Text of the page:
Ask The Doctor

The Best Form of Exercise Is Walking

Dear Dr Garner,
I am a 72-year-old woman, who is in good shape and likes to exercise every day.
The problem is, that my knees and hips start to hurt when I jog (got bad rheumatism). I have no problem walking, but cannot jog without feeling a lot of pain.
My friend tells me that walking is just not that good to stay in shape and that it is no good even for weight loss.
My question to you is whether walking is a waste of time, or something that I should be doing as part of my daily fitness program.
Jogging or Walking dilemma in Williamsburg

Dear Jogging,
I am frequently asked this question. There is a common misconception that walking is an inferior form of exercise compared to jogging.
In many people’s mind, including mine, it turns out that not only is there nothing wrong with walking, but when all things are considered it is actually superior to jogging as an exercise regimen.
It is important to understand the goal of your exercise program to evaluate what is the best form of workout for you.
Obviously, if you are training for the marathon, walking would not be the best choice, but if you want to keep your body toned, avoid heart problems, keep up good mental health, and generally stay in good shape, the answer is different.
Jogging or walking is not a great way to lose weight.
Study after study shows that the best way to lose weight is to eat less.
While you may be able to lose some calories while jogging or walking, a person’s appetite is actually stimulated by the workout, and the jogger or walker tends to eat more afterwards losing much of the caloric benefit.
It is true that you can lose more calories jogging than running, but not that much more, particularly if you are walking up a slight incline. In addition, the appetite is stimulated more after jogging than walking which further reduces the weight loss benefits of jogging.
The overwhelming advantage of walking instead of jogging is that you are far less likely to have an injury.
Jogging presents hazards to your hips, knees, and ankles, particularly if you already have some arthritis, which seems to be the case in your situation.
It is important to talk with your doctor regarding your decision to walk or jog, particularly if you are over 50, or have underlying heart disease. Starting to jog suddenly may be too much of a strain on your heart and your doctor may have you walk instead.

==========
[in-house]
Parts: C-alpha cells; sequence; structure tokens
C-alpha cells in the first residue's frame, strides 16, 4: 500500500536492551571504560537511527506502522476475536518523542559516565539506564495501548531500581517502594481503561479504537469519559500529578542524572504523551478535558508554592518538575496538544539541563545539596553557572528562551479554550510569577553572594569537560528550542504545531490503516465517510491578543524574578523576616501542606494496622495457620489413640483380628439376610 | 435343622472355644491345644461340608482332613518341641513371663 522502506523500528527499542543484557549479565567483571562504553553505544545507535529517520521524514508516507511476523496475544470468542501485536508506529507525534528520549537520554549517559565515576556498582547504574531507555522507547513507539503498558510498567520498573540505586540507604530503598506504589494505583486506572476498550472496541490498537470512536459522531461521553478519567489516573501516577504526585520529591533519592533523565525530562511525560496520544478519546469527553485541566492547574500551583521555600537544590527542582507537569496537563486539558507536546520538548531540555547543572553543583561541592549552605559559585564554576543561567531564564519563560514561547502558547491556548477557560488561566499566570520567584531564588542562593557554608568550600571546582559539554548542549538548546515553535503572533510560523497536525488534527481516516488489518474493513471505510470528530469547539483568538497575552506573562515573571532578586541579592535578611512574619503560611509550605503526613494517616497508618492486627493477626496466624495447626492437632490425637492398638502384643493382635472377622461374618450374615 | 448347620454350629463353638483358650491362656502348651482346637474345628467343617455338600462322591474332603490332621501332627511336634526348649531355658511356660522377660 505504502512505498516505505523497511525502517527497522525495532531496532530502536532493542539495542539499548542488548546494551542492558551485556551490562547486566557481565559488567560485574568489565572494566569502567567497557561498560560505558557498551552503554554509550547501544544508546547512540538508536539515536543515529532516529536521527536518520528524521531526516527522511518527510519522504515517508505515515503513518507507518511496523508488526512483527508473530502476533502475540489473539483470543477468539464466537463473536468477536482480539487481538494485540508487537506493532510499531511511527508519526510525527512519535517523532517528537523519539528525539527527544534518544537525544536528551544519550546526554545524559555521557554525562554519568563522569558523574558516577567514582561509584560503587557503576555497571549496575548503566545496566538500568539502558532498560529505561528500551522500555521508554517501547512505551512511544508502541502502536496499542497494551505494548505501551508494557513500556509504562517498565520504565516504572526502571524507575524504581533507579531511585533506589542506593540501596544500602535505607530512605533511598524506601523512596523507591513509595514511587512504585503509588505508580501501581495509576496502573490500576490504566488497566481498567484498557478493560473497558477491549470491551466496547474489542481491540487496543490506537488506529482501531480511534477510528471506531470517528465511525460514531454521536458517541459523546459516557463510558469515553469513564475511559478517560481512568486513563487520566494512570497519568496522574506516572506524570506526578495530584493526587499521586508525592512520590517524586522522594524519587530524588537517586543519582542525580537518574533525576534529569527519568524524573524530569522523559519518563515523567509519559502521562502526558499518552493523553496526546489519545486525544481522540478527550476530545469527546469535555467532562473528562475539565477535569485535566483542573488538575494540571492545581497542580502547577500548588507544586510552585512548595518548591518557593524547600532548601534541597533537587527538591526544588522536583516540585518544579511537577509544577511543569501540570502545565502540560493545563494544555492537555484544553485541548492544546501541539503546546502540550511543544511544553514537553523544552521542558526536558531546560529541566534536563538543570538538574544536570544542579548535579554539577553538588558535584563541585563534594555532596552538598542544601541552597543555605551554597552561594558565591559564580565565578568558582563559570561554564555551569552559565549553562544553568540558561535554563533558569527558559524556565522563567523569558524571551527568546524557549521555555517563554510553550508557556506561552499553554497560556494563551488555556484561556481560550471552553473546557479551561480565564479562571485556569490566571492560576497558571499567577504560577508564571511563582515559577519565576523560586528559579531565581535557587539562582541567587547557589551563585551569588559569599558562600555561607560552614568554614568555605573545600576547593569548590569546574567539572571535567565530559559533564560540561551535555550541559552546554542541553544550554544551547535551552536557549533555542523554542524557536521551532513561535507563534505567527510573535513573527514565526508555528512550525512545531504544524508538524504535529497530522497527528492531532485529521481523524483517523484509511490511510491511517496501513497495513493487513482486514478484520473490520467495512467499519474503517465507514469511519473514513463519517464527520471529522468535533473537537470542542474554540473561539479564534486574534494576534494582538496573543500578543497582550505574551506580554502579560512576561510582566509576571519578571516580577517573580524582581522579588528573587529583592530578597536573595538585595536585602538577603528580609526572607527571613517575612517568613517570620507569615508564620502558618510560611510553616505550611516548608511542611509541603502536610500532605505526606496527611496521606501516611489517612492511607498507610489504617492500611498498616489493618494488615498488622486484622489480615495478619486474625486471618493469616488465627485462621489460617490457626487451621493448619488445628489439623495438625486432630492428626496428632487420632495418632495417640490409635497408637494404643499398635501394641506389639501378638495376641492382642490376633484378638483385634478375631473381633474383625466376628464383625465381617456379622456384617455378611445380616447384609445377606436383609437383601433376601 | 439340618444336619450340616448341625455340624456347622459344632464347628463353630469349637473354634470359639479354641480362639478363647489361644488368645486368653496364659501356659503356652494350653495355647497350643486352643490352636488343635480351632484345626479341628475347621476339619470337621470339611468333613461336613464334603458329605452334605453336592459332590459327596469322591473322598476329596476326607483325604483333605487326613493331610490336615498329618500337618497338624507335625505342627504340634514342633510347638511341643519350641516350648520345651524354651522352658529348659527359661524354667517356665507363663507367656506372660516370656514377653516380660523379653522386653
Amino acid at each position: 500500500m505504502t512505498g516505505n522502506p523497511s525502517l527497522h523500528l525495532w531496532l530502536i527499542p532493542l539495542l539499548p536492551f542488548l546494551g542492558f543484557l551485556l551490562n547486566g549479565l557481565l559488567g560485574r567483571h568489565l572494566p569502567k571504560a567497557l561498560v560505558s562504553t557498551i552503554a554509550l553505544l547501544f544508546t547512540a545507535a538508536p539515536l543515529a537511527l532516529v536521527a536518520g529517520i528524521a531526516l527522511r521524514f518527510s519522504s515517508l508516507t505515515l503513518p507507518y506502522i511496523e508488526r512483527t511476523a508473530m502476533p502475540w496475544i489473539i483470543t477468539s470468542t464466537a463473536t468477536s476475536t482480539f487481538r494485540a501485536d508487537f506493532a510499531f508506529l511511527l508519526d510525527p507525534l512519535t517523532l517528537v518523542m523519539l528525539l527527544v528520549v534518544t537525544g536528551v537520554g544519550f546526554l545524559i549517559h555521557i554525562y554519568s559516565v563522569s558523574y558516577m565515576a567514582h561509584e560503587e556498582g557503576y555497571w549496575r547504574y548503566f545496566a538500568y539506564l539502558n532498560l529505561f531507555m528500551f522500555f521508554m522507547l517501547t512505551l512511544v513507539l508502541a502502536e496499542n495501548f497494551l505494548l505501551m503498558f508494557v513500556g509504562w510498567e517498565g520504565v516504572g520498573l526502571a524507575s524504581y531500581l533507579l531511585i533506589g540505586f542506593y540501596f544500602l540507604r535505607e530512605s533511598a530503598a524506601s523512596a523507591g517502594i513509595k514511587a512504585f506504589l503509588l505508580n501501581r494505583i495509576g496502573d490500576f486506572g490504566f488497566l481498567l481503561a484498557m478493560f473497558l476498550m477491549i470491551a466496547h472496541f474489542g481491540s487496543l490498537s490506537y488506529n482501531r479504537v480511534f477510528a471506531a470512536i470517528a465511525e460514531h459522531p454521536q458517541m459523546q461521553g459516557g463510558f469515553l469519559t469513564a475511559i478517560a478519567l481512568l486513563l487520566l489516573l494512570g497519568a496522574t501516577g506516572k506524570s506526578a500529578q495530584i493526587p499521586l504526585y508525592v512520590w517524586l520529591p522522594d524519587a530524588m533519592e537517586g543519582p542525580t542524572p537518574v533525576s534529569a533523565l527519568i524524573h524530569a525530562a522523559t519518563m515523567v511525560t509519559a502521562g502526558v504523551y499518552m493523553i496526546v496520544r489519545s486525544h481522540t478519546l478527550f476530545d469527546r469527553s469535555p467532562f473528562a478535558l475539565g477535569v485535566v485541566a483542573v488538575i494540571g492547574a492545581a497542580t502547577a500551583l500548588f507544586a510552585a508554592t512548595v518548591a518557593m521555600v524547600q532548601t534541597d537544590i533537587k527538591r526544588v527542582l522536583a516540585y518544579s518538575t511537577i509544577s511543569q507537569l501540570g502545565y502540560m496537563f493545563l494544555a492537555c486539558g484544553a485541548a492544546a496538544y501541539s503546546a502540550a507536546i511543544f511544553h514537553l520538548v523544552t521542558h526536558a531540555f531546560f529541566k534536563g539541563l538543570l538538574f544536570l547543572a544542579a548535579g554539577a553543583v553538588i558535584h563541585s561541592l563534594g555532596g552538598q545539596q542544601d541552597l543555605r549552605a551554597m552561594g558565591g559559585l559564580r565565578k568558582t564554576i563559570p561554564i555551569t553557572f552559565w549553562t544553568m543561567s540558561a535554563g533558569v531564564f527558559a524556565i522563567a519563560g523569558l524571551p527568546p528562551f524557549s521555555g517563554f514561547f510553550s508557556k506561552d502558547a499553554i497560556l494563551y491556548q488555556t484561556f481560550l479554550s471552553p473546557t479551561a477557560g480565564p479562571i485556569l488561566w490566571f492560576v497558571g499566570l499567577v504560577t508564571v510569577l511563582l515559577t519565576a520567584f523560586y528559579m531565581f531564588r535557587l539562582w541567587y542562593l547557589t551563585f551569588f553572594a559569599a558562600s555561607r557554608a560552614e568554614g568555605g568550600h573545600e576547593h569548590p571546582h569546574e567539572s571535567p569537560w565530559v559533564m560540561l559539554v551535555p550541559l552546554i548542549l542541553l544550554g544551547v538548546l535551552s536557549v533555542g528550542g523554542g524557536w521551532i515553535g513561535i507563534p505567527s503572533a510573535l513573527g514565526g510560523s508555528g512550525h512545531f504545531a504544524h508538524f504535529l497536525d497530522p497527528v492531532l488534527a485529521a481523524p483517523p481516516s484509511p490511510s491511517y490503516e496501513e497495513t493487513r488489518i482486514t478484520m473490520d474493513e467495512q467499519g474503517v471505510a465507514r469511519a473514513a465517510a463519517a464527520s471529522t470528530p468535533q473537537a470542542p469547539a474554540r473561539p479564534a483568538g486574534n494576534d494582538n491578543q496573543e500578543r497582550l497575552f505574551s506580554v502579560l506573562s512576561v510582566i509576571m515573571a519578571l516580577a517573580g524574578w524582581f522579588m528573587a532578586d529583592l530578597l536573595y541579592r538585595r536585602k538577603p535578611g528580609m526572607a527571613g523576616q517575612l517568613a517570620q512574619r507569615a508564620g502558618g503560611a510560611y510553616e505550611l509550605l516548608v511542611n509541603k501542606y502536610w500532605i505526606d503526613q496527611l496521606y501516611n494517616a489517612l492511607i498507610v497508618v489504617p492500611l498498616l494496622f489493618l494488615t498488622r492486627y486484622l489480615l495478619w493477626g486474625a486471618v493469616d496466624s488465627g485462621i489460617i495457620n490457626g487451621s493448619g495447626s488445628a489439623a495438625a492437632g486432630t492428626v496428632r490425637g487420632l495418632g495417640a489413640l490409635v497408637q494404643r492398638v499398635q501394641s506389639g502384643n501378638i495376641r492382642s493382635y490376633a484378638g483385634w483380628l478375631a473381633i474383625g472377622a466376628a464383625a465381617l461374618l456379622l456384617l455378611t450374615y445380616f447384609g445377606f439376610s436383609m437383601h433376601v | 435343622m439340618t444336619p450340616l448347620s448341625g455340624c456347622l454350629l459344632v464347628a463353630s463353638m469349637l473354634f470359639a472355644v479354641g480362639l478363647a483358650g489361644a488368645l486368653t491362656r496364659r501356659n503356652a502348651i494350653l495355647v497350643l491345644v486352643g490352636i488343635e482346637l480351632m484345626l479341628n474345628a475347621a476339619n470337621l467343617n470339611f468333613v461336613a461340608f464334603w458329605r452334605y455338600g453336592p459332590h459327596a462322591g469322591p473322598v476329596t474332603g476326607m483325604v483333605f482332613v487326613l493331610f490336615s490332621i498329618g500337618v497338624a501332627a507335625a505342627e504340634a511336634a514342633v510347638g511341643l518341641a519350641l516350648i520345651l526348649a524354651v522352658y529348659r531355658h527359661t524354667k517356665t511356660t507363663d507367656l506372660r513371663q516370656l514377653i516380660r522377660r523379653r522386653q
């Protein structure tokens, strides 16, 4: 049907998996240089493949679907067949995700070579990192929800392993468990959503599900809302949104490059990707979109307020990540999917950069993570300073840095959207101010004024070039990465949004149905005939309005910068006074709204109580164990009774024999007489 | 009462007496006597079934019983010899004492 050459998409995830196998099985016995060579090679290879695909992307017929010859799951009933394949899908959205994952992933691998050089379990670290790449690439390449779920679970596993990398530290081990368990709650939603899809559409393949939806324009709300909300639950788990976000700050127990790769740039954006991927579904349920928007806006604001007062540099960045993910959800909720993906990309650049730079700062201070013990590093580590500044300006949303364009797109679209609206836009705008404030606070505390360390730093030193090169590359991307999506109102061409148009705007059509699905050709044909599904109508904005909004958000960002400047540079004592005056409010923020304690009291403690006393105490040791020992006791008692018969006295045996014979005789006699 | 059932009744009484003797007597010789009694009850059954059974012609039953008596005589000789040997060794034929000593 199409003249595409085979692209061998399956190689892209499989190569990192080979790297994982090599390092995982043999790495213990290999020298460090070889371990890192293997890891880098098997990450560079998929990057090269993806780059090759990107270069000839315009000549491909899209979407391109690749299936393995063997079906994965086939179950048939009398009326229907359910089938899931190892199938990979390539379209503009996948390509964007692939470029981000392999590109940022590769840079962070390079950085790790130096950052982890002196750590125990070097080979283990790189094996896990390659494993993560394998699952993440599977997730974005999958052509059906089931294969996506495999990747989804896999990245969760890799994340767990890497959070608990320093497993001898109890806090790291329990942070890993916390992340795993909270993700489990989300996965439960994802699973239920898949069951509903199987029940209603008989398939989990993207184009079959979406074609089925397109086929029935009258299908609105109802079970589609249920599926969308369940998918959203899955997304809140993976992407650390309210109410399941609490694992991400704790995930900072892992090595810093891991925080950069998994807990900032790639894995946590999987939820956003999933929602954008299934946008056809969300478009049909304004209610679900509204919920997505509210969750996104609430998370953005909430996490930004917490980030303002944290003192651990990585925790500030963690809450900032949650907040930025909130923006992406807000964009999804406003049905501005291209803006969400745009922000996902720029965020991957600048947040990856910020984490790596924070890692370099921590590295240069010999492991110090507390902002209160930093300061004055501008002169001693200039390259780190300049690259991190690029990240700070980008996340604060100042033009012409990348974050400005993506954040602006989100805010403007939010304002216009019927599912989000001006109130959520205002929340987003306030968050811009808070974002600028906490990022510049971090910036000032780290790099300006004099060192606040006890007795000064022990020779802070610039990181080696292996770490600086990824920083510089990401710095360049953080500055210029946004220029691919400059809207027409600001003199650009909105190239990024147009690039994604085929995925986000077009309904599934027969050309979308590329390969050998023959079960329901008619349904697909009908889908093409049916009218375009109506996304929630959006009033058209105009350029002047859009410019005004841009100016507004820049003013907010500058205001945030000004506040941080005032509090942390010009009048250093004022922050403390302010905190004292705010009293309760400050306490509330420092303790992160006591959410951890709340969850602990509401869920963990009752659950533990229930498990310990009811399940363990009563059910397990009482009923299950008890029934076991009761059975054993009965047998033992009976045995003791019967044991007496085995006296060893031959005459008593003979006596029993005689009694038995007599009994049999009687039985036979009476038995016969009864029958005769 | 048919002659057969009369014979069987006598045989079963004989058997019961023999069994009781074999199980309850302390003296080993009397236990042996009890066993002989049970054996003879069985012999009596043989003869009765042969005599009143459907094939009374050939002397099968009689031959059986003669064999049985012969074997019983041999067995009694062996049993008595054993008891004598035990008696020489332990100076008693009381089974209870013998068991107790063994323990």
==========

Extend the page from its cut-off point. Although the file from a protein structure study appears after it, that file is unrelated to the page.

Some studies show that jogging may provide the same exercise benefit of walking in half the time, but newer research shows that prolonged exercise is most useful to good health, particularly the heart and your blood vessels.
Walking can strengthen bones, tone muscles, and help the cardiovascular system, to the same extent as jogging and with less risk to the other parts of the body.
Both jogging and walking add bone mass and help to prevent osteoporosis.
Studies show that jogging more than 25 miles a week, however, does not add further benefit in preventing or treating osteoporosis.
The pounding of the foot on the pavement or grass while running causes damage to heels, shins, knees, hips, and even the back.
Walking has been shown to be better for the spine than jogging, as it puts less stress on the discs with less likelihood of disc herniation.
Walking is better for the feet than jogging, as there is much less chance of experiencing stress injuries.
To get the most out of walking, make sure your posture is good, with maximum benefit derived from “walking tall”, holding your stomach muscles in, and ribcage up.
It is recommended that we should exercise 30 minutes a day for at least 5 days per week.
The good thing is that the walking can be divided into smaller periods, with exercise throughout the day from common situations such as walking up a flight of stairs instead of taking the elevator, or getting off the bus a stop early to get extra walking in.
This may not seem like a lot of exercise, but it adds up in the course of a year.
In summary, jogging and walking both provide good exercise. Both improve our quality of life and make us feel better throughout the day.
I believe that when risks and benefits of both are considered, that walking is best for our health.
Be consistent, and get at least 30 minutes of walking in each day.
You will be more likely to continue your workouts and less likely to suffer serious injury to your body.
To boost the health benefits of walking, try adding an incline to your course.  It does not have to be very steep, but about 10 degrees can do wonders with your exercise program.
I hope that this helps to settle your dilemma, and that you forge ahead with a daily exercise program made up of the simplest and best form of exercise — walking.[hr] Dr. Steven Garner is a Fidelis Care provider who is affiliated with New York Methodist Hospital, Park Slope. He also hosts “Ask the Doctor” on The NET, Tuesdays at 8 p.m. on Channel 97 Time Warner and Channel 30 Cablevision.